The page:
With all of the automaton that is in iMachining, the only major adjustement that users normally have to make is with the iMachining level slider that controls how aggressive the operator wants the machine to remove material with regard to feeds and speeds.
According to Dr. Somekh, with iMachining tool life can be increased 5-10 times, shorter machining cycles with time savings of 70%+ have been documented, and the technology excels at machining hard materials. iMachining also solves three major problems relating to standard tool paths – over-loaded tools (with controlled step overs), “cutting” air (with exact stock machining), and non-tangent tool paths (with smooth tangent tool paths for smooth machining). Unlike most of its competitors, SolidCAM iMachining cuts relatively deep with more contact points, thus minimizing tool vibration and prolonging tool life.
iMachining is so efficient largely because of a variable cutting angle where tool paths are calculated to keep the cutting angle between a minimum and maximum as specified by the Wizard; and a variable feed that maintains a constant cutting force by automatically adjusting the feed for varying cut widths.
At SOLIDWORKS World a couple of months ago, we spoke with and interviewed the COO of SolidCAM, Shaun Mymudes with the following video link:
On the topic of CAM industry consolidation, Dr. Somekh said that SoildCAM has been approached several times over the years for acquisition. When the company said “not interested,” the suitors kept after competitors until they acquired one or more. A trend that continues as we have noted. Dr. Somekh said that large companies, such as Autodesk and 3D Systems, acquire CAM companies for the ability to offer a wider range of products, but often don’t understand CAM and can’t properly support it. The main reason SolidCAM does not fancy itself as an acquisition candidate is because it feels its iMachining technology is so unique that its competitors are constantly having to play catch-up. That’s confidence!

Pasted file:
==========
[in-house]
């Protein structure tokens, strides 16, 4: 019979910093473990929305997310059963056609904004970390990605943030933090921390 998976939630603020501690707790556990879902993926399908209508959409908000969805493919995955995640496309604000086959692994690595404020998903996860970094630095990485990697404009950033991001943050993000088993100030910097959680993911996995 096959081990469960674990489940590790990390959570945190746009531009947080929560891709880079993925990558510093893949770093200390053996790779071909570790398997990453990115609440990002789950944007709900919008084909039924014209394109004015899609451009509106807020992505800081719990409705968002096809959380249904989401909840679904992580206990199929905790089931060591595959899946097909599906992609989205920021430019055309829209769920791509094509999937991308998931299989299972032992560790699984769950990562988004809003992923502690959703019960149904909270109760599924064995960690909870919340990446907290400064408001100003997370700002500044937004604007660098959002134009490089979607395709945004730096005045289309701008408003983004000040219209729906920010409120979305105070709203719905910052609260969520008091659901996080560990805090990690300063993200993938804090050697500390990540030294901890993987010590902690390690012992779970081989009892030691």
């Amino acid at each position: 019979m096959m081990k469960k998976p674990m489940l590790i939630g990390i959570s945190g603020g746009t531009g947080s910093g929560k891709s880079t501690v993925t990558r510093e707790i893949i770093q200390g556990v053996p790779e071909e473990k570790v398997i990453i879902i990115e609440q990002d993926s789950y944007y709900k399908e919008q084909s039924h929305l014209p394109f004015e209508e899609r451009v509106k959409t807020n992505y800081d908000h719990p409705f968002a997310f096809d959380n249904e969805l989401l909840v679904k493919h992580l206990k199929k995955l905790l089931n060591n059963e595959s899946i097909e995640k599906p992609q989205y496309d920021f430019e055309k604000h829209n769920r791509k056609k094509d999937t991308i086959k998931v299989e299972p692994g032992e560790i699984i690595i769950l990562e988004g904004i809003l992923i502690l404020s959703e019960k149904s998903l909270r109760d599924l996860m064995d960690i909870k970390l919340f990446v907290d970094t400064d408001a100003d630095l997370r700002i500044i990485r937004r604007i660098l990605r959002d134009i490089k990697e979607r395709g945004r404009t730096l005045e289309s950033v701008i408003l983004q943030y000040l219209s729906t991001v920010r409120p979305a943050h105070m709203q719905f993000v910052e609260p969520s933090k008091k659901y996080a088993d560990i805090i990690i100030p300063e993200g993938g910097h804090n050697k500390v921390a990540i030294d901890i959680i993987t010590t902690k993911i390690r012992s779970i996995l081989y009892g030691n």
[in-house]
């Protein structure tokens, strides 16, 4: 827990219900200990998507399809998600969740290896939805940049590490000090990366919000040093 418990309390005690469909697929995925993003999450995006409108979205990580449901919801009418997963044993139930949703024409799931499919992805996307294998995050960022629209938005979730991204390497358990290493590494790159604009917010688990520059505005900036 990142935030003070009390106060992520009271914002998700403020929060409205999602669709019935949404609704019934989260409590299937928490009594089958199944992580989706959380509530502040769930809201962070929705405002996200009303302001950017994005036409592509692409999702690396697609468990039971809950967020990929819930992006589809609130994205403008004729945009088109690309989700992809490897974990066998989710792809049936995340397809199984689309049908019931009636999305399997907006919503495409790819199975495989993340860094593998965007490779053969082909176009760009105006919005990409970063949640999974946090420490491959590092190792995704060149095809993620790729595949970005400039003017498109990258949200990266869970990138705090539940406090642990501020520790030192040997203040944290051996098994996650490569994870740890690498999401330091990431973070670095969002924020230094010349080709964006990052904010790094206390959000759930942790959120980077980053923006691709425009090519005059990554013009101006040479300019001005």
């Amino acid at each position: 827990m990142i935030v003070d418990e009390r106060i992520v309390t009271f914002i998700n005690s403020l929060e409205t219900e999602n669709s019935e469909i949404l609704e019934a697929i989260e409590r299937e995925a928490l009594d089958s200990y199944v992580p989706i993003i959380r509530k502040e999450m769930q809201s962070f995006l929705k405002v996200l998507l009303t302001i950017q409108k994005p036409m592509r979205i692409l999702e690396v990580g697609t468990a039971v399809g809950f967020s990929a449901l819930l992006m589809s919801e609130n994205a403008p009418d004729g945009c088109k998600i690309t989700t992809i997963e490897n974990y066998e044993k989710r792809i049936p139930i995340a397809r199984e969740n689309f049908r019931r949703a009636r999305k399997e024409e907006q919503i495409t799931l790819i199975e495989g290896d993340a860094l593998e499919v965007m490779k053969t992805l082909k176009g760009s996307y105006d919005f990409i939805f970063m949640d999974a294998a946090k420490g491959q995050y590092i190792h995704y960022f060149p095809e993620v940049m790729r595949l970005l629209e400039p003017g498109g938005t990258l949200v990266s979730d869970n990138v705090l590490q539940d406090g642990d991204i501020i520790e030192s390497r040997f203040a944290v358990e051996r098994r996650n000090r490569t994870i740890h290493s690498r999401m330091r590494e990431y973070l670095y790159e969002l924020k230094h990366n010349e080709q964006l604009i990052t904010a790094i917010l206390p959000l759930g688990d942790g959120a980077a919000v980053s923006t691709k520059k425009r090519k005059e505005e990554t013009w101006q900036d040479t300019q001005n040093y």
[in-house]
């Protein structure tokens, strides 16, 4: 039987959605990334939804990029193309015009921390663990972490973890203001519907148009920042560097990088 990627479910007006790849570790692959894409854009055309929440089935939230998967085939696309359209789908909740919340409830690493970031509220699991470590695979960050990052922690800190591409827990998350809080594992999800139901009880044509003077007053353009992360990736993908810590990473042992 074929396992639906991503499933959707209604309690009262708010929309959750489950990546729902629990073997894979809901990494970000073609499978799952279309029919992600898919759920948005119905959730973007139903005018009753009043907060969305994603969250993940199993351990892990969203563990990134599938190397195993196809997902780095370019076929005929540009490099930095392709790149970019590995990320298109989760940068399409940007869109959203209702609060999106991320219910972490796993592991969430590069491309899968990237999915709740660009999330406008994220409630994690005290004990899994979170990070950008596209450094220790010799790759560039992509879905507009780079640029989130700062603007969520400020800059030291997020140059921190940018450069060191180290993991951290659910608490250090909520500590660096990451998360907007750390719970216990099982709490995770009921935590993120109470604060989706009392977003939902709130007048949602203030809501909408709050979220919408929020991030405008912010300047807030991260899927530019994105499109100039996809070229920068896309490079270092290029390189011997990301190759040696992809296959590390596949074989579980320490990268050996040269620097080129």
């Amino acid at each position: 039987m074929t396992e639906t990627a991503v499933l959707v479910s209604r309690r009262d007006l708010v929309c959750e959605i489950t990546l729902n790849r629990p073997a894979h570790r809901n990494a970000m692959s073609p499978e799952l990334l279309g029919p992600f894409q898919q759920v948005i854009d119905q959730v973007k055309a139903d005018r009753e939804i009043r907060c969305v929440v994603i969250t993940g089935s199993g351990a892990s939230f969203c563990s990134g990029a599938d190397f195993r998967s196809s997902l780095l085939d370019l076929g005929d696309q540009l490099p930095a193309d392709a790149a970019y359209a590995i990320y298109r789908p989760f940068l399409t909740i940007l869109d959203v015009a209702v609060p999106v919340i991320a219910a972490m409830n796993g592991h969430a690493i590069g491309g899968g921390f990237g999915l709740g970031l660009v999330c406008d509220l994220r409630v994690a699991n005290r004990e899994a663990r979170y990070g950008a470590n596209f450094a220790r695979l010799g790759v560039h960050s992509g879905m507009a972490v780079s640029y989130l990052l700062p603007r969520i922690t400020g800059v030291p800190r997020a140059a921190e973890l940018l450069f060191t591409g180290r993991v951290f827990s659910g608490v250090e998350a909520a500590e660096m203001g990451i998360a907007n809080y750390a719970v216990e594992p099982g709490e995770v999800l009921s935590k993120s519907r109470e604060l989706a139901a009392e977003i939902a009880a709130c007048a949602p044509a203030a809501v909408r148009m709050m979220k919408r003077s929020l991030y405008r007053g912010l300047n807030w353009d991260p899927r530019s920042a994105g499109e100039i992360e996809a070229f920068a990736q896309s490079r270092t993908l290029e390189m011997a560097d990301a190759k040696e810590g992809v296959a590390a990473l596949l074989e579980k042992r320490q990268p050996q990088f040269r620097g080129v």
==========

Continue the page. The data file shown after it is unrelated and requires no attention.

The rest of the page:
SolidCAM believes it can best serve its customers by being 100% in control of what it does, thus its main interest in remaining independent. “Innovation is best done by us staying independent and growing,” said Dr. Somekh.
Overall, he sees the CAM industry continuing to consolidate to a certain extent, especially among smaller players, but he also sees strong competitors, such as SolidCAM, remaining independent.
As for the future of CAM, Dr. Somekh said that it looks good with the advent of machines with greater capabilities, feature recognition, cloud-based CAM (no “on the record” details given, but something big from SolidCAM is coming having to do with that new company, Onshape), better integrations with CAD vendors, and closer relationships with CNC machine manufacturers and tool makers. Desktop machining is also a good opportunity. Ultimately, he sees virtually all machines being run by CAM software, or at least the ability to do so.
Although it is a fact that the CAM industry is indeed consolidating, for SolidCAM, continued independence and focus make all the difference going forward for a promising future. I don’t expect this to change anytime soon, and that’s a good thing.
SolidCAM iMachining: A Wizard
At Higher Efficiency and
Reduced Tool Wear
April 24, 2013